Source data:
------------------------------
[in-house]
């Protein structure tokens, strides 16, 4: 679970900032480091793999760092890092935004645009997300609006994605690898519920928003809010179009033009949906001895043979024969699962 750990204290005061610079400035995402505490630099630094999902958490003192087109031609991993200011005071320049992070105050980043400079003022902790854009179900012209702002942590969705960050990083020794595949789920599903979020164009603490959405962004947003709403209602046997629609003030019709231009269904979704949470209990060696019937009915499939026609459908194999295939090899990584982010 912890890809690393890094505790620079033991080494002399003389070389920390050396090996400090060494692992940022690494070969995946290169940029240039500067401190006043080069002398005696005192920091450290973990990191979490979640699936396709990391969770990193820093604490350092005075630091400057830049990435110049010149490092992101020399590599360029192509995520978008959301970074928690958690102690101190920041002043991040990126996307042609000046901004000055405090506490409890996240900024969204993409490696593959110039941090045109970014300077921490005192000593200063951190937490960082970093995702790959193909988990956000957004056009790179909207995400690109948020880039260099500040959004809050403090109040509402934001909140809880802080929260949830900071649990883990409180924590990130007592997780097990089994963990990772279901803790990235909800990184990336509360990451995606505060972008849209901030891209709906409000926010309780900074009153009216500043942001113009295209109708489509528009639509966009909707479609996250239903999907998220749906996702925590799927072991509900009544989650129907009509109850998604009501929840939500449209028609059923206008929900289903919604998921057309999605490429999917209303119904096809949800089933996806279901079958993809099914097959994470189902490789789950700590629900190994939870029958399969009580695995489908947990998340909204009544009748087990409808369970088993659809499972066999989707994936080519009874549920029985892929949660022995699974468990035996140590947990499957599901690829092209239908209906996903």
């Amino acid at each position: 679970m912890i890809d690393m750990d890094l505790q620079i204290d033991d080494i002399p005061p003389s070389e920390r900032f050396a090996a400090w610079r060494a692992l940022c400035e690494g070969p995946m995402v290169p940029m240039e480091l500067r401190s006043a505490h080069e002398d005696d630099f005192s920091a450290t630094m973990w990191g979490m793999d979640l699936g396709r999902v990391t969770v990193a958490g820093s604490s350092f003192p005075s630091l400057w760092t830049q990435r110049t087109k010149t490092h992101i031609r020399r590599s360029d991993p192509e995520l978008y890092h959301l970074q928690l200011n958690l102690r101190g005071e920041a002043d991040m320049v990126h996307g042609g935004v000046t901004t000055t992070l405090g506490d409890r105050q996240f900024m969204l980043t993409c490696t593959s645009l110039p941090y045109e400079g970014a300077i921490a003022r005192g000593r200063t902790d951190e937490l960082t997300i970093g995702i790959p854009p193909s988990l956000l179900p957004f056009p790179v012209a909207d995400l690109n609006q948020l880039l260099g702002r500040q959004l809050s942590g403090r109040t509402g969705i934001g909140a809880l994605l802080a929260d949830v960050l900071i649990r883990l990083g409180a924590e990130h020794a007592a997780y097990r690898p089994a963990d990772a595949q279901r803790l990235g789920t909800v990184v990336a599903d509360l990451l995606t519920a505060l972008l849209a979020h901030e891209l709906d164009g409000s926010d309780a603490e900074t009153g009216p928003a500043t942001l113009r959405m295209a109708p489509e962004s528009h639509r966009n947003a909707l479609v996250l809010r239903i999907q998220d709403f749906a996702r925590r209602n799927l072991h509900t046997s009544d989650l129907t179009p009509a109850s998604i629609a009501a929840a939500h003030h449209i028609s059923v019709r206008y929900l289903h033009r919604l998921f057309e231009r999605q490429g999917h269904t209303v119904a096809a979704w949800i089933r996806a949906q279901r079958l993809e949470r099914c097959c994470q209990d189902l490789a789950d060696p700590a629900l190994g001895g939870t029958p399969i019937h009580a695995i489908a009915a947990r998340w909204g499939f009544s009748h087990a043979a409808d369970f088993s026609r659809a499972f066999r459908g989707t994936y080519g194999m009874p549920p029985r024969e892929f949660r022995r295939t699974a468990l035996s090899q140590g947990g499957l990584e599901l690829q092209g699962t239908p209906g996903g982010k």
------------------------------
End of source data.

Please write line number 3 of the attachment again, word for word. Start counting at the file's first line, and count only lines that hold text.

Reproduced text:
């Amino acid at each position: 679970m912890i890809d690393m750990d890094l505790q620079i204290d033991d080494i002399p005061p003389s070389e920390r900032f050396a090996a400090w610079r060494a692992l940022c400035e690494g070969p995946m995402v290169p940029m240039e480091l500067r401190s006043a505490h080069e002398d005696d630099f005192s920091a450290t630094m973990w990191g979490m793999d979640l699936g396709r999902v990391t969770v990193a958490g820093s604490s350092f003192p005075s630091l400057w760092t830049q990435r110049t087109k010149t490092h992101i031609r020399r590599s360029d991993p192509e995520l978008y890092h959301l970074q928690l200011n958690l102690r101190g005071e920041a002043d991040m320049v990126h996307g042609g935004v000046t901004t000055t992070l405090g506490d409890r105050q996240f900024m969204l980043t993409c490696t593959s645009l110039p941090y045109e400079g970014a300077i921490a003022r005192g000593r200063t902790d951190e937490l960082t997300i970093g995702i790959p854009p193909s988990l956000l179900p957004f056009p790179v012209a909207d995400l690109n609006q948020l880039l260099g702002r500040q959004l809050s942590g403090r109040t509402g969705i934001g909140a809880l994605l802080a929260d949830v960050l900071i649990r883990l990083g409180a924590e990130h020794a007592a997780y097990r690898p089994a963990d990772a595949q279901r803790l990235g789920t909800v990184v990336a599903d509360l990451l995606t519920a505060l972008l849209a979020h901030e891209l709906d164009g409000s926010d309780a603490e900074t009153g009216p928003a500043t942001l113009r959405m295209a109708p489509e962004s528009h639509r966009n947003a909707l479609v996250l809010r239903i999907q998220d709403f749906a996702r925590r209602n799927l072991h509900t046997s009544d989650l129907t179009p009509a109850s998604i629609a009501a929840a939500h003030h449209i028609s059923v019709r206008y929900l289903h033009r919604l998921f057309e231009r999605q490429g999917h269904t209303v119904a096809a979704w949800i089933r996806a949906q279901r079958l993809e949470r099914c097959c994470q209990d189902l490789a789950d060696p700590a629900l190994g001895g939870t029958p399969i019937h009580a695995i489908a009915a947990r998340w909204g499939f009544s009748h087990a043979a409808d369970f088993s026609r659809a499972f066999r459908g989707t994936y080519g194999m009874p549920p029985r024969e892929f949660r022995r295939t699974a468990l035996s090899q140590g947990g499957l990584e599901l690829q092209g699962t239908p209906g996903g982010k």